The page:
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India needs special agricultural zones: Swaminathan

If special export zones SEZs can be set up for promoting manufacturing and services sectors, why not SAZs for the crisis-ridden farm sector to boost food production, asks MS Swaminathan.

business Updated: Jan 04, 2008 08:34 IST
Fakir Balaji
Fakir Balaji

If special export zones or special economic zones (SEZs) can be set up for promoting manufacturing and services sectors, why not special agricultural zones (SAZs) for the crisis-ridden farm sector to boost food production, asks renowned scientist MS Swaminathan.

The million dollar question was raised Thursday by the father of the first green revolution in India decades ago, at the ongoing 95th Indian Science Congress (ISC) in this port city.

"Let the centre take the initiative to set up such SAZs in partnership with state governments, especially in the distressed states of Maharashtra, Andhra Pradesh, Karnataka and Kerala where hundreds of farmers have committed suicide due to debt burden and poor returns from low-yields.

"There is an urgent need for integrated development in the farm sector. The government should make a beginning to develop SAZs in the 33 drought-prone districts identified in these states," Swaminathan told IANS on the sidelines of the five-day event.

Explaining the agrarian crisis gripping the country and the growing income disparity between the rural and urban populace, Swaminathan said he was saddened by the plight of the present-day farmers, particularly small and marginal ones, holding an acre or two of land, mostly in un-irrigated areas.

"Unlike in the 1960s and 1970s, when the first green revolution was ushered in, present generation farmers are a pessimist lot. They are cynical and diffident about the way politicians and governments deal with them. They are no longer enthused to take to farming seriously.

"When the first green revolution was launched, it was carried out like a symphony in unison by scientists, policy makers, state agriculture departments, marketing agencies and farmers.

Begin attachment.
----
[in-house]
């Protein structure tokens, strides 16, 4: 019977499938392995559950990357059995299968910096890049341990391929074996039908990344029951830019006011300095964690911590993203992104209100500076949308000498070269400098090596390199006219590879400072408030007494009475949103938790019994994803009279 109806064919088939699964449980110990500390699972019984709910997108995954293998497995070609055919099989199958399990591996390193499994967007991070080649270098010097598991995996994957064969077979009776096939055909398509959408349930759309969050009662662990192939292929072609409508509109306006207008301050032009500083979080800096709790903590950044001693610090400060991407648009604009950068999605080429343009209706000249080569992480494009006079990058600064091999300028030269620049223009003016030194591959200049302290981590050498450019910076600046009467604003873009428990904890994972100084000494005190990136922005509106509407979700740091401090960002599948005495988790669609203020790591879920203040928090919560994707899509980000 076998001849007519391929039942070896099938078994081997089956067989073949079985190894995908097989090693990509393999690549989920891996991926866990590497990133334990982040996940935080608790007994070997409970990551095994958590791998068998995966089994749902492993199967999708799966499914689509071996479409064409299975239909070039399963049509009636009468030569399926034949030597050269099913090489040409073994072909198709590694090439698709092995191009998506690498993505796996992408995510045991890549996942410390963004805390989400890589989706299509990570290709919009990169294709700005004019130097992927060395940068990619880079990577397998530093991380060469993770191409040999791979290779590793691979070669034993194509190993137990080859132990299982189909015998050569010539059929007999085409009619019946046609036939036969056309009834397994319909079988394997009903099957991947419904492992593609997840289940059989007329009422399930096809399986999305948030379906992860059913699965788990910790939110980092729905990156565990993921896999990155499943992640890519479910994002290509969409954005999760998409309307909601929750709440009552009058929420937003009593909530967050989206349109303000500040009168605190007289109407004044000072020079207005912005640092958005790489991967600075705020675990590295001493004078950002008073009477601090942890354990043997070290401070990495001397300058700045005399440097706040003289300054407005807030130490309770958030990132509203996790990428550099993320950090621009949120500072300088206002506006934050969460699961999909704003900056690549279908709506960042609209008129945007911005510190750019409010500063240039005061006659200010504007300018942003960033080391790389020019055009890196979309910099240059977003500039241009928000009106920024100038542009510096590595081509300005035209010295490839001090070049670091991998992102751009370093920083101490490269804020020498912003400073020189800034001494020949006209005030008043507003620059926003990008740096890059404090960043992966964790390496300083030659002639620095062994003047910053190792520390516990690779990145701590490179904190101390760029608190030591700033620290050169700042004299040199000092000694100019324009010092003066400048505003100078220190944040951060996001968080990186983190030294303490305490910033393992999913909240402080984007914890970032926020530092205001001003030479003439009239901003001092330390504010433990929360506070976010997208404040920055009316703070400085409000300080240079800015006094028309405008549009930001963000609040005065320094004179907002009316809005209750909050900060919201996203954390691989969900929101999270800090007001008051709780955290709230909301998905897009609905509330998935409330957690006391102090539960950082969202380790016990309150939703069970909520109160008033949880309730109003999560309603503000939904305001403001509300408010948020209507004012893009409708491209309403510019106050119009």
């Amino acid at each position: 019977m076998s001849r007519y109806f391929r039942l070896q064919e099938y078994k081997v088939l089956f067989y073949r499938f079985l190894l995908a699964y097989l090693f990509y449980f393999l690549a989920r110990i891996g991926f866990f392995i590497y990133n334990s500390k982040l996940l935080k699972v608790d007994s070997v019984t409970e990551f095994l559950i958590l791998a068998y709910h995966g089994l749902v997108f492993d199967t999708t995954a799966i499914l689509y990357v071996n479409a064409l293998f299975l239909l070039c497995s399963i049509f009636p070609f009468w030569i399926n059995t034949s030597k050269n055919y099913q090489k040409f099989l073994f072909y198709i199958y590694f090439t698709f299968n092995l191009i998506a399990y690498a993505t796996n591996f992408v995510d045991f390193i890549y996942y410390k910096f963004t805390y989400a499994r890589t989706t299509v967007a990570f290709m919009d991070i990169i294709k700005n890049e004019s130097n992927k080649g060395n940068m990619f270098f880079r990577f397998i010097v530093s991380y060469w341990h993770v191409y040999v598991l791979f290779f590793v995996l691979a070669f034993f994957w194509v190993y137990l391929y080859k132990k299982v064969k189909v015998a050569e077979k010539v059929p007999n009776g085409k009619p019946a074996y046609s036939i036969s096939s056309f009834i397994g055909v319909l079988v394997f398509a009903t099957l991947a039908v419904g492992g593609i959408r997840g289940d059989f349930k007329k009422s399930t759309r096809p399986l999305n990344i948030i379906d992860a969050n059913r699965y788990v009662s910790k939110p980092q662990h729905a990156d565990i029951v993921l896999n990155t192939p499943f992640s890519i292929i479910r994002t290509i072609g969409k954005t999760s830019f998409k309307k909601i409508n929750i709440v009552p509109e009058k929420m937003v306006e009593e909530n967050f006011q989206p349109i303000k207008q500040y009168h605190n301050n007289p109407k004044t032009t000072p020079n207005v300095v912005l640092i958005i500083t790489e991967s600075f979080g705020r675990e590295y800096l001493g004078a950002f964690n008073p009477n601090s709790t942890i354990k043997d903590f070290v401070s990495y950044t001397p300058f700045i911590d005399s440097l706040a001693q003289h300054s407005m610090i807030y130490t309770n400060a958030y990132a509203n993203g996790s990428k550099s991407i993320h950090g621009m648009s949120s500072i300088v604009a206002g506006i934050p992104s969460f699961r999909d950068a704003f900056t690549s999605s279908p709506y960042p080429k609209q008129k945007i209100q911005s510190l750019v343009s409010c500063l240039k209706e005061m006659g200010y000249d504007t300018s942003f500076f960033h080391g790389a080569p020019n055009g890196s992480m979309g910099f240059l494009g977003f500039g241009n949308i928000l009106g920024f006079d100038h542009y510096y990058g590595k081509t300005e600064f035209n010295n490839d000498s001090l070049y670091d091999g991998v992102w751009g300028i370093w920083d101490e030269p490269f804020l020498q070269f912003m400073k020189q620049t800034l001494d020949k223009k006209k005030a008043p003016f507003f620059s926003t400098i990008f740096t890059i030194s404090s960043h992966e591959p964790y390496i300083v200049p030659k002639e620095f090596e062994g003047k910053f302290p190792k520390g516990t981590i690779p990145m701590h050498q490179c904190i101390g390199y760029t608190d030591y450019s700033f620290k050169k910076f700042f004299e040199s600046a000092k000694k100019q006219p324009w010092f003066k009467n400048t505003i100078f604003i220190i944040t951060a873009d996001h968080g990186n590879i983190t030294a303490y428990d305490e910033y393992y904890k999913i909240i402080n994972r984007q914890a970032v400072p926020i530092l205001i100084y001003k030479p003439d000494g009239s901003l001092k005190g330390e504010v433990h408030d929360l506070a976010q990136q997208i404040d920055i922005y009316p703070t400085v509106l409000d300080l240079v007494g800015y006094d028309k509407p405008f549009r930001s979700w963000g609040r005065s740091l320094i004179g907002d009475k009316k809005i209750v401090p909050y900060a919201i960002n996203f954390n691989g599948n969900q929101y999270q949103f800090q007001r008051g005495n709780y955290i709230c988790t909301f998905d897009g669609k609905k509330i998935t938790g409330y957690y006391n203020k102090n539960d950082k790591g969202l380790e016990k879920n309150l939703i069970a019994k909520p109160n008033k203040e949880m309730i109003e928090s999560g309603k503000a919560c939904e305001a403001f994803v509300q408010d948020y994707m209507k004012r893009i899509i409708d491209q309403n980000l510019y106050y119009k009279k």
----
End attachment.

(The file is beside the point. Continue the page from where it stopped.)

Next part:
"Over the years, with the monstrous growth of the administration and multiple ministries handling farm issues at the centre and state levels, the delivery mechanism has collapsed. As a result, implementation of various agricultural policies remained on paper," Swaminathan lamented.

On the prospect of ushering in a second green revolution as advocated by the prime minister in his Science Congress inaugural address Thursday, Swaminathan said more than technology and government support, there was a need to empower panchayats and to give greater importance to women in farming activities.

"The integrated approach towards setting up SAZs should not only include all farm-related schemes, but also panchayats and women members. They must be empowered to decide which crop to grow, what seeds to use, whether they should take to organic farming or use chemicals, whom to sell to and at what price.

"On the government side, its administrative machinery should provide services, techno-infrastructure and access to market, while scientists and agricultural universities should step in with technology and tools," he said.

The National Farmers' Commission chairman feels SAZs will help bring about a revolution in small farm management, with national and state-level land use advisory services based on meteorological, ecological and marketing factors.

"As in the case of exporters and industries, we need to encourage farmers to grow more by offering incentives such as smart cards to those who sell their produce to the government, vital inputs to go in for multiple or diverse crops and direct access to markets without middlemen so as to make them a part of the inclusive growth process," said Swaminathan, a 1971 Ramon Magasaysay award winner.

In the context of climate change and global warming, the Rajya Sabha member favoured organic farming and green agriculture with integrated pest management, nutrient supply and natural resource management to herald an "evergreen revolution" in the Indian farming sector.

"While the contribution of manufacturing and services to the GDP growth is laudable, it is still the farm sector that provides the largest employment in the sub-continent. About 640 million people across the countryside depend on agriculture for their livelihood.

"Jobless growth in the industry and stagnant farm growth will lead to social unrest, as witnessed in many states such as Bihar, Jharkhand, Chhattisgarh, Orissa and Andhra Pradesh where Maoists are spreading their tentacles.

"What will these rural people do when they are away from their farmlands during the off-season in the absence of jobs or alternative livelihood? Agricultural crisis will force the farmers to sell their lands to industries and migrate to cities, creating slums and severe stress on civic amenities," Swaminathan said.